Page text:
she didn't want other young women to feel the kind of pressure she

                    "This is something that will always be with me," says Sigler, who
                    exercises only three times a week now and eats healthily. "Every
                    woman touches on it because of the way our society is.
                    Unfortunately all of this happened in the public eye, and I had to
                    deal with a lot of criticism, but you take the good with the bad. It
                    just made me a stronger person."

                    Now as a spokeswoman for the bulimia association, Sigler is in a
                    position to help troubled young girls. And nothing pleases her more.

                    "I get tons of letters, tons of opportunities to talk to girls and write
                    articles," she says. "I just felt like making something good out of
                    something bad."

                    At the moment, Sigler's career is advancing quickly. There's "The
                    Sopranos," "Cinderella" and her upcoming pop CD titled "Here to
                    Heaven." Sigler, who's part Cuban, part Jewish, says the CD will
                    have a lot of Latin and R&B influences on it. She's recording some of
                    it in Miami while doing "Cinderella" in Fort Lauderdale.

                    "It's young, I'm not trying to be sophisticated," she says.

                    Sigler is, however, hoping to follow in the footsteps of Jennifer

                    "She's definitely someone I look up to and admire," she says. "She's
                    made her mark in every aspect of this business and that's definitely
                    something I'd like to do."

                    Sigler certainly enjoys working on "The Sopranos." Meadow is a
                    Columbia University freshman now, and Sigler has been part of more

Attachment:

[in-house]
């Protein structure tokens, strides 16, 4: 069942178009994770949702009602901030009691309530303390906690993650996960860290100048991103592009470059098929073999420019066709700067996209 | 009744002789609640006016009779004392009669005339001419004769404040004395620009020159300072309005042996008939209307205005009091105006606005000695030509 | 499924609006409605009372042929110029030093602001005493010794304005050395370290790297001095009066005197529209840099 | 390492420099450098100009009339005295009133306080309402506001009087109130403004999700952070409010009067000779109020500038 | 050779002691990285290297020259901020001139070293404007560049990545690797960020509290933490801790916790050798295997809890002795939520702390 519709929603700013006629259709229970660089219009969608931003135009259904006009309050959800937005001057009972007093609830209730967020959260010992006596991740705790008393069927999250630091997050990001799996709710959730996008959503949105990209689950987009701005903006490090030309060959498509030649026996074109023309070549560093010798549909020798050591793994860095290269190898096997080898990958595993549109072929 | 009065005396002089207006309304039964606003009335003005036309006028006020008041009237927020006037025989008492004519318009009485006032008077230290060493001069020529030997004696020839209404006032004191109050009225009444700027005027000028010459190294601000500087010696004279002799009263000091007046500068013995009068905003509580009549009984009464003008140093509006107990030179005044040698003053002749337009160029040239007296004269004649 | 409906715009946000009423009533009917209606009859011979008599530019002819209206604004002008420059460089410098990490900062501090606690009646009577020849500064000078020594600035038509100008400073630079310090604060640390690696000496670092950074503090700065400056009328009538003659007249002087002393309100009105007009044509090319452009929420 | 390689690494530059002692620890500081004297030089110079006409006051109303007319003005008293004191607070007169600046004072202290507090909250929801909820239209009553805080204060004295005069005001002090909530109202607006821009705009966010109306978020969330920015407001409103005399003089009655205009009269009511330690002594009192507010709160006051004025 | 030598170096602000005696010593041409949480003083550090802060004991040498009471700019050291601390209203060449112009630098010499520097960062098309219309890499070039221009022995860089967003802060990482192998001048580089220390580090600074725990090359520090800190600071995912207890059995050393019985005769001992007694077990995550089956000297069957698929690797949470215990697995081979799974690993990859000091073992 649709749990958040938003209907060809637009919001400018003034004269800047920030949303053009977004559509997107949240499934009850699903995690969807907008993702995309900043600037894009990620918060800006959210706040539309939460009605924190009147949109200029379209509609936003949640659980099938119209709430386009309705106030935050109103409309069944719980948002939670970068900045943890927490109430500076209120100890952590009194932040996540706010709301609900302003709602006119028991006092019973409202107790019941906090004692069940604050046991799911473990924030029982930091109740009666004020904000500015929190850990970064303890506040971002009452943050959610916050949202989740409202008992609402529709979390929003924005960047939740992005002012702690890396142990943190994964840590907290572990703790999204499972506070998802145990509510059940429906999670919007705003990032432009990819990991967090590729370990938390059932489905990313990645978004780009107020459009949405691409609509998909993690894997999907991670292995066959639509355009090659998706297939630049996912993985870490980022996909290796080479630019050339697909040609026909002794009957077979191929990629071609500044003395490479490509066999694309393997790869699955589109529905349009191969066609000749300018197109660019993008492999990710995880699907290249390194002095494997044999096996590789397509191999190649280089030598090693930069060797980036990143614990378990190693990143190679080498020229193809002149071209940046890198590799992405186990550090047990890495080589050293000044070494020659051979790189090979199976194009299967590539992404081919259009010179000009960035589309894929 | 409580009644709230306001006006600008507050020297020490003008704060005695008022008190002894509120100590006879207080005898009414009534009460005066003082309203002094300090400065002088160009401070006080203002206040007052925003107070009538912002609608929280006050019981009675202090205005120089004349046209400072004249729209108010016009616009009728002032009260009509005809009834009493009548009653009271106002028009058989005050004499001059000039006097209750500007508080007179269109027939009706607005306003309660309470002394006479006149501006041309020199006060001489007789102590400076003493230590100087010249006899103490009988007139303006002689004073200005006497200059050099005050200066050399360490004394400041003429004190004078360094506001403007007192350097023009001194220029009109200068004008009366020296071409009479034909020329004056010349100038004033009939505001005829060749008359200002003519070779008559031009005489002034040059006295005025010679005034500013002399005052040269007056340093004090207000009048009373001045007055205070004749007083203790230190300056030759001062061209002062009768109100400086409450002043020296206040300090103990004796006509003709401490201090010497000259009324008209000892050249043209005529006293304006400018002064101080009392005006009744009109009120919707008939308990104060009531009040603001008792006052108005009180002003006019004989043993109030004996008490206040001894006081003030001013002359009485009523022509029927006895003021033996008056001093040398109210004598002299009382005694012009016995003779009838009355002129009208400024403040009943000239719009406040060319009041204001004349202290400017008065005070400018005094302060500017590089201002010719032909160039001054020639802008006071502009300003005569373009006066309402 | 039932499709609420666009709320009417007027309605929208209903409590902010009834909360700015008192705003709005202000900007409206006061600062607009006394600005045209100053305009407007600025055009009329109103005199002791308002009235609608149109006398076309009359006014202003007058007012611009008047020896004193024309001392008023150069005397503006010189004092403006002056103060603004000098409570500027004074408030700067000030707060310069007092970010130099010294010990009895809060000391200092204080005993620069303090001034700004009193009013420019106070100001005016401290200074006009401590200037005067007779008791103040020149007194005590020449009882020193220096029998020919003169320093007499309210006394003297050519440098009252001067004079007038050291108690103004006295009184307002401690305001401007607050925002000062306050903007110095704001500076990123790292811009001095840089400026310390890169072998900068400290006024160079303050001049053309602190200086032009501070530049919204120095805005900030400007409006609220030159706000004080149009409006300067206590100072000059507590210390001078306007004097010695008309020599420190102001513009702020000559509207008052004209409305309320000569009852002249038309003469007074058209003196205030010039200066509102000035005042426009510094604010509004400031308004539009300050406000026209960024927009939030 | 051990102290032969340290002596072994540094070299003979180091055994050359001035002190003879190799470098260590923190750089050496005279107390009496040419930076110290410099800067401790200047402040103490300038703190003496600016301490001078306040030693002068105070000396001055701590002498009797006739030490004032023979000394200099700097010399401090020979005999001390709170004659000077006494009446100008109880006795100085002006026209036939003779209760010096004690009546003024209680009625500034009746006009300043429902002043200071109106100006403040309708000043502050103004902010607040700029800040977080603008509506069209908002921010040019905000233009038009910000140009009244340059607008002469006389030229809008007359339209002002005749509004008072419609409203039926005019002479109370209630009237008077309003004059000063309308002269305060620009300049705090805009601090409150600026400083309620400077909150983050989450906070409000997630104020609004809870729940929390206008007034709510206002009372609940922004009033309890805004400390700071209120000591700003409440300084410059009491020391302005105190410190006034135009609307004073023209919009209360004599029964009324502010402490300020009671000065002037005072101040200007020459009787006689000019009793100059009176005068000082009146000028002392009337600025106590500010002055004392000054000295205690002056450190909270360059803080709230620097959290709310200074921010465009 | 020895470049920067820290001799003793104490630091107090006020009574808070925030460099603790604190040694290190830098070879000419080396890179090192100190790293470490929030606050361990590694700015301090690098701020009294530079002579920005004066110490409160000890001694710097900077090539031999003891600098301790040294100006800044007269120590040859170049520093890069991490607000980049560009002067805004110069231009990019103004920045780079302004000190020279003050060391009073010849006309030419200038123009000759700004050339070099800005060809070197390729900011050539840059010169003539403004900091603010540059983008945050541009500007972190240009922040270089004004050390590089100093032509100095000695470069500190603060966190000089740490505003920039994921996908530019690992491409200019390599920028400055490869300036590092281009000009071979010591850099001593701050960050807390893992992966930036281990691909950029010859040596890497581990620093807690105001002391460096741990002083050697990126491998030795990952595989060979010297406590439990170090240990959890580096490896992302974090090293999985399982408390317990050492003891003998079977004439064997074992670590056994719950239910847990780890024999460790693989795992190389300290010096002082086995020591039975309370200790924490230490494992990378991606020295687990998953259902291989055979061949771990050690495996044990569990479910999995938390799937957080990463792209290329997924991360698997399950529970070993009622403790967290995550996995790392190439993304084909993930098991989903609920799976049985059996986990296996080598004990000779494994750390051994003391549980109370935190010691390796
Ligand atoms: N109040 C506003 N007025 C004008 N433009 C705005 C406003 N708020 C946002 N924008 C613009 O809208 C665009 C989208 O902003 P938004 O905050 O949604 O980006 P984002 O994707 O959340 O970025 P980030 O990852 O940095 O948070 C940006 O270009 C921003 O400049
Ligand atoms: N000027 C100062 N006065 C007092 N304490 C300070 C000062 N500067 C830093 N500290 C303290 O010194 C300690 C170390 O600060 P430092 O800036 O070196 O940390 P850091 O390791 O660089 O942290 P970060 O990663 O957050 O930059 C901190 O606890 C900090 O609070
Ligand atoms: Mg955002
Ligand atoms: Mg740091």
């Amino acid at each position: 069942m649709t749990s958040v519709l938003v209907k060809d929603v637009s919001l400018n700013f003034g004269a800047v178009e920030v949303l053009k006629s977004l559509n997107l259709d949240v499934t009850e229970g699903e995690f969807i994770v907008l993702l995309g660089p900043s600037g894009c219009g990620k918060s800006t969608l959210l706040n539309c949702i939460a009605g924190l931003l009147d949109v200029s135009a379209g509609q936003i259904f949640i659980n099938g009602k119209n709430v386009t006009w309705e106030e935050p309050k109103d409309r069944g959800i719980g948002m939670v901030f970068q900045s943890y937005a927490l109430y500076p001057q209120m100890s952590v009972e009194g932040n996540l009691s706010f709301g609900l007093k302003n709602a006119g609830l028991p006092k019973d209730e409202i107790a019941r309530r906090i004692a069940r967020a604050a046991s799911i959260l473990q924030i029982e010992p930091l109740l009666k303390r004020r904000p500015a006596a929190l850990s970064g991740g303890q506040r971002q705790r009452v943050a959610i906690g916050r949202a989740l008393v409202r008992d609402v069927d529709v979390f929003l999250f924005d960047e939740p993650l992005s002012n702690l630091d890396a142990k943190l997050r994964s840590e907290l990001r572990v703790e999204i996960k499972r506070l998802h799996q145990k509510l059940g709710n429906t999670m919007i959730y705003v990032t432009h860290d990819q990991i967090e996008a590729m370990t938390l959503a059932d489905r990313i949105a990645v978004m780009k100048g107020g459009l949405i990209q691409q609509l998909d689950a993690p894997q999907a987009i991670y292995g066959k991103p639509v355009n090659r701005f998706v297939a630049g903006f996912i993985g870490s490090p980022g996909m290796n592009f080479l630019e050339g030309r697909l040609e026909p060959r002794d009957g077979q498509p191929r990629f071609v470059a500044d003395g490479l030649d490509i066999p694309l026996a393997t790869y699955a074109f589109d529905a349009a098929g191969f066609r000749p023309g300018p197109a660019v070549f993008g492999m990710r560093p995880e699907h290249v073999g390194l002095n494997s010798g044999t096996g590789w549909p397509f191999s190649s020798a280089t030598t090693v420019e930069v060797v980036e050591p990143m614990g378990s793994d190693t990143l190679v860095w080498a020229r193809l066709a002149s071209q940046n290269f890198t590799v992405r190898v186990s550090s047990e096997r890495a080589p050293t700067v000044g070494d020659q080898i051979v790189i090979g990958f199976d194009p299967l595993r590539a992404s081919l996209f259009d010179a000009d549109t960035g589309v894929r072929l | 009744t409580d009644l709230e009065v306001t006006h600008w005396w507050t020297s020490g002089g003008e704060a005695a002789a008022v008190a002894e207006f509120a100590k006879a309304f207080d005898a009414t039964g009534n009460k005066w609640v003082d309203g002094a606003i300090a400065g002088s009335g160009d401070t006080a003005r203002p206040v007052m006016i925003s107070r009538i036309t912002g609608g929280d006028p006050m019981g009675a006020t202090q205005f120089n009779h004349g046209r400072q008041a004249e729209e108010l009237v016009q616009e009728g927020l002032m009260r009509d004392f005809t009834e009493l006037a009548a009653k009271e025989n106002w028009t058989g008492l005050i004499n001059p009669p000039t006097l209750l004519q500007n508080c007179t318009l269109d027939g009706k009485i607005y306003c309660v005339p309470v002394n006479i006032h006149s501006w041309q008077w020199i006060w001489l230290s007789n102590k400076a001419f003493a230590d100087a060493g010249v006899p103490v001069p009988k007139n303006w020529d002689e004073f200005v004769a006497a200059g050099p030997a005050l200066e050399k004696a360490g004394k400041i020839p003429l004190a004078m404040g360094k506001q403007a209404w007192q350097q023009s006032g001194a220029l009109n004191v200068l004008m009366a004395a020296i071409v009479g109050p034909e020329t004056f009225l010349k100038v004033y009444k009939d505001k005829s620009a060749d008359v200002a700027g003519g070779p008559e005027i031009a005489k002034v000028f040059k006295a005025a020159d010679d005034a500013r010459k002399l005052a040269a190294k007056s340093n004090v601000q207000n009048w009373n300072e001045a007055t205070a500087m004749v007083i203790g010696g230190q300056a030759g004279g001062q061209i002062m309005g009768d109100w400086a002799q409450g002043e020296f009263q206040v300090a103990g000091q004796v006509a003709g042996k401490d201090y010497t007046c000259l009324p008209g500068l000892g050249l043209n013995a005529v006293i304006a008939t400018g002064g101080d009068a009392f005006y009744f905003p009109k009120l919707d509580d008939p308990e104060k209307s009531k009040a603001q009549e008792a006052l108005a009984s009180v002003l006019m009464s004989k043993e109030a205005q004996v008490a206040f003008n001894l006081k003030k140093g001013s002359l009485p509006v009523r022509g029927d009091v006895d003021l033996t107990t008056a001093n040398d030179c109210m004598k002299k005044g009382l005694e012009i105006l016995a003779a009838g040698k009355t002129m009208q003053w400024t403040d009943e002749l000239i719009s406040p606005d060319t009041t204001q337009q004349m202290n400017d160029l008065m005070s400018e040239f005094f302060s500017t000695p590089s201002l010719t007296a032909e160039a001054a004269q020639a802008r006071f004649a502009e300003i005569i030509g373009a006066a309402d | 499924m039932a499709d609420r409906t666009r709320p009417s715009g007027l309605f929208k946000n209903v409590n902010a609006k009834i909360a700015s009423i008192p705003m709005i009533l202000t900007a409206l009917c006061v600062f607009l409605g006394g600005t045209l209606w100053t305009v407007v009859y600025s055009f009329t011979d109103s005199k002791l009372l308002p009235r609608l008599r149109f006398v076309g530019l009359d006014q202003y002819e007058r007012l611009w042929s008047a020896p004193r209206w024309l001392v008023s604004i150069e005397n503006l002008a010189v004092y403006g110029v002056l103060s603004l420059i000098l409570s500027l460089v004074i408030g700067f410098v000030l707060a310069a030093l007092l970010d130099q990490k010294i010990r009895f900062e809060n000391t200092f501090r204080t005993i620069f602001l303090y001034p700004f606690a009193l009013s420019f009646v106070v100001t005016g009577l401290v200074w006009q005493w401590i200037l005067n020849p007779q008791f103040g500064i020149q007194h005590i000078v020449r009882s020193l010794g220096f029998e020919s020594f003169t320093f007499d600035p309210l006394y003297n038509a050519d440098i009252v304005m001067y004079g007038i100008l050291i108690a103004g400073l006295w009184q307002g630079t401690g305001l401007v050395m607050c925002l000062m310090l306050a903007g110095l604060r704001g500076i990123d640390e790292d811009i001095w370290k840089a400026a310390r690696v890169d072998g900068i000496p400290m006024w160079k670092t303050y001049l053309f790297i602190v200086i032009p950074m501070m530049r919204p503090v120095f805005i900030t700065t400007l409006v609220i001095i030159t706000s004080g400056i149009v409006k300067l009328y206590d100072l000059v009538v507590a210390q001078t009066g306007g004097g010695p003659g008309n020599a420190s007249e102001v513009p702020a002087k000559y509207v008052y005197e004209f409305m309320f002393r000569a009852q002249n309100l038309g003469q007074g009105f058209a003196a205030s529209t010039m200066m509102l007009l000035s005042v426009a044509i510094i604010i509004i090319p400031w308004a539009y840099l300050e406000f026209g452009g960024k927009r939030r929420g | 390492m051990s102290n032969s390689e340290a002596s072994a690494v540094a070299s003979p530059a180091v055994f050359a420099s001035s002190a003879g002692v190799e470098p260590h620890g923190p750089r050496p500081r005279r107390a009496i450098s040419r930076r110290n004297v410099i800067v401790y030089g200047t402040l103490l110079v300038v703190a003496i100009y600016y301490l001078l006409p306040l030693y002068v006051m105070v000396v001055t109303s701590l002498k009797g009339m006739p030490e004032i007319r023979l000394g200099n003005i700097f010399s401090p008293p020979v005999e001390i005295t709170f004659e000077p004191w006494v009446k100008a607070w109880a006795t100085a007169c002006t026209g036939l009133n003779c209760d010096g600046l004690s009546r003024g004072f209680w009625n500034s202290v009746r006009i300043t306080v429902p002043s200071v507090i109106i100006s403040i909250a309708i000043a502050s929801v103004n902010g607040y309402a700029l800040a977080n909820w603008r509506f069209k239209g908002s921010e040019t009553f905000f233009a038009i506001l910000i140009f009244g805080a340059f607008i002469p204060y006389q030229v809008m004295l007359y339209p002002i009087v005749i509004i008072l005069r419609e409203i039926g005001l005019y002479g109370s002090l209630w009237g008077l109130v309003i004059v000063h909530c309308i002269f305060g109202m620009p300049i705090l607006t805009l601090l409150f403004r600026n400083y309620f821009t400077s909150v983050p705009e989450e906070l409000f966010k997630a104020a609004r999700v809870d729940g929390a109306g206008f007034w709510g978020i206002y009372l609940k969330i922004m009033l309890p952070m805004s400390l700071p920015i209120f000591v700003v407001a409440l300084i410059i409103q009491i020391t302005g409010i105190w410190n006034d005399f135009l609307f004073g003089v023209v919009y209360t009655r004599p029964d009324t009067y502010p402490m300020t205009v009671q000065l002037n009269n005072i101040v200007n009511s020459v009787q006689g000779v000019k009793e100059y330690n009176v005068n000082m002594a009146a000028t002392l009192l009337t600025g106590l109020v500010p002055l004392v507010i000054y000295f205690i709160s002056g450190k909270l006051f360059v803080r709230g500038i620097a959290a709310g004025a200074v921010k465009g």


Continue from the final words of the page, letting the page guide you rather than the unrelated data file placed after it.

in-depth story lines this season. For instance, she's dated a
                    half-Jewish, half-black student, sampled the drug Ecstasy, crashed
                    a friend's car into a guardrail and lost her virginity. The love scene,
                    Sigler points out, wasn't easy.

                    "I was really nervous," she says. "Everyone still thinks of me as a
                    little girl so it was weird for them to see me (in a love scene). My
                    parents had a hard time watching it."

                    It's also hard for Sigler to comprehend "The Sopranos' " phenomenal

                    "We didn't even think people were going to watch it," she says. "It's
                    bizarre and surreal. (When I'm out in public) I always get, `Has
                    anybody ever told you that you look like that girl from "The
                    Sopranos?"' And I don't want to be, like, `Yeah, it's me,' but I get
                    that a lot. Then, of course, everybody I'm with goes, `Yeah, it's

                    So, what about Sigler's personal life? Anyone special in it?

                    "I don't have time for boys right now," she says matter-of-factly.
                    "I'm very shy when it comes to that. I wait to be set up with
                    somebody I know. I'm not into meeting random people. Besides, I've
                    had my share of boyfriends, and it's not a priority for me right now."


                    Story Filed By Cox Newspapers

                    For Use By Clients of the New York Times News Service

                    Distributed by The Associated Press (AP)